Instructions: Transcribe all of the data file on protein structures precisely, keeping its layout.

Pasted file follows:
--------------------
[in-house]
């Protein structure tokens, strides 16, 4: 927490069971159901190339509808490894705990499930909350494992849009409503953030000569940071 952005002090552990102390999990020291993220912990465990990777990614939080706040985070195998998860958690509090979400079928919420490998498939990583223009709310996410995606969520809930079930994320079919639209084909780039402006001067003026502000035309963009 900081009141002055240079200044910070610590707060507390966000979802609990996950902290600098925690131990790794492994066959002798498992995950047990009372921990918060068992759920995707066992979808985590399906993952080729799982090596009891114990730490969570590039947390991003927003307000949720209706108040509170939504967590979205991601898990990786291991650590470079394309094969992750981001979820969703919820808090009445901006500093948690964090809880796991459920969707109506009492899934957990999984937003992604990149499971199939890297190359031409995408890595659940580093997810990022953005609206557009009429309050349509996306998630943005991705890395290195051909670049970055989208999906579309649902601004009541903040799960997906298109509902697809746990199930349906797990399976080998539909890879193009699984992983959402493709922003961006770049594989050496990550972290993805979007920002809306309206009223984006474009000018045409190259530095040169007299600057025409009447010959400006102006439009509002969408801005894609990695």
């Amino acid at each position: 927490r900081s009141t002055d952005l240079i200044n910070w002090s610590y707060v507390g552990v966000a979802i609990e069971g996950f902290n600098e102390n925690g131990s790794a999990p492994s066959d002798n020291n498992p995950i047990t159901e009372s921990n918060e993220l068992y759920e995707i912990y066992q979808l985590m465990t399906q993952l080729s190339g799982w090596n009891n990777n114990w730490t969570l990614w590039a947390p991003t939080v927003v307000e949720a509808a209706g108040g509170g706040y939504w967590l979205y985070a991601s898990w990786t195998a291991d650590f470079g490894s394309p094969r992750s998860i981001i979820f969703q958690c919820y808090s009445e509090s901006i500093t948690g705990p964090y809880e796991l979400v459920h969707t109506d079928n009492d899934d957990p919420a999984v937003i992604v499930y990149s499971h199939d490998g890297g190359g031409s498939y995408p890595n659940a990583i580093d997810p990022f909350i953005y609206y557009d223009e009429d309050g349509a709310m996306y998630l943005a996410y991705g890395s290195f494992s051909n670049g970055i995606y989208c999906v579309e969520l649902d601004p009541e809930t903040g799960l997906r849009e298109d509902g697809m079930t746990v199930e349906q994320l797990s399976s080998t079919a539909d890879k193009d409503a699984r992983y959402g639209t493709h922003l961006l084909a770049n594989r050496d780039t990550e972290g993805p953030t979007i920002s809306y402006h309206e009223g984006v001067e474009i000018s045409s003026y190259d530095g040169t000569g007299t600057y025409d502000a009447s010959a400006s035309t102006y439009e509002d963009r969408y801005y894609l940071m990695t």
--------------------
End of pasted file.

[in-house]
């Protein structure tokens, strides 16, 4: 927490069971159901190339509808490894705990499930909350494992849009409503953030000569940071 952005002090552990102390999990020291993220912990465990990777990614939080706040985070195998998860958690509090979400079928919420490998498939990583223009709310996410995606969520809930079930994320079919639209084909780039402006001067003026502000035309963009 900081009141002055240079200044910070610590707060507390966000979802609990996950902290600098925690131990790794492994066959002798498992995950047990009372921990918060068992759920995707066992979808985590399906993952080729799982090596009891114990730490969570590039947390991003927003307000949720209706108040509170939504967590979205991601898990990786291991650590470079394309094969992750981001979820969703919820808090009445901006500093948690964090809880796991459920969707109506009492899934957990999984937003992604990149499971199939890297190359031409995408890595659940580093997810990022953005609206557009009429309050349509996306998630943005991705890395290195051909670049970055989208999906579309649902601004009541903040799960997906298109509902697809746990199930349906797990399976080998539909890879193009699984992983959402493709922003961006770049594989050496990550972290993805979007920002809306309206009223984006474009000018045409190259530095040169007299600057025409009447010959400006102006439009509002969408801005894609990695």
């Amino acid at each position: 927490r900081s009141t002055d952005l240079i200044n910070w002090s610590y707060v507390g552990v966000a979802i609990e069971g996950f902290n600098e102390n925690g131990s790794a999990p492994s066959d002798n020291n498992p995950i047990t159901e009372s921990n918060e993220l068992y759920e995707i912990y066992q979808l985590m465990t399906q993952l080729s190339g799982w090596n009891n990777n114990w730490t969570l990614w590039a947390p991003t939080v927003v307000e949720a509808a209706g108040g509170g706040y939504w967590l979205y985070a991601s898990w990786t195998a291991d650590f470079g490894s394309p094969r992750s998860i981001i979820f969703q958690c919820y808090s009445e509090s901006i500093t948690g705990p964090y809880e796991l979400v459920h969707t109506d079928n009492d899934d957990p919420a999984v937003i992604v499930y990149s499971h199939d490998g890297g190359g031409s498939y995408p890595n659940a990583i580093d997810p990022f909350i953005y609206y557009d223009e009429d309050g349509a709310m996306y998630l943005a996410y991705g890395s290195f494992s051909n670049g970055i995606y989208c999906v579309e969520l649902d601004p009541e809930t903040g799960l997906r849009e298109d509902g697809m079930t746990v199930e349906q994320l797990s399976s080998t079919a539909d890879k193009d409503a699984r992983y959402g639209t493709h922003l961006l084909a770049n594989r050496d780039t990550e972290g993805p953030t979007i920002s809306y402006h309206e009223g984006v001067e474009i000018s045409s003026y190259d530095g040169t000569g007299t600057y025409d502000a009447s010959a400006s035309t102006y439009e509002d963009r969408y801005y894609l940071m990695t």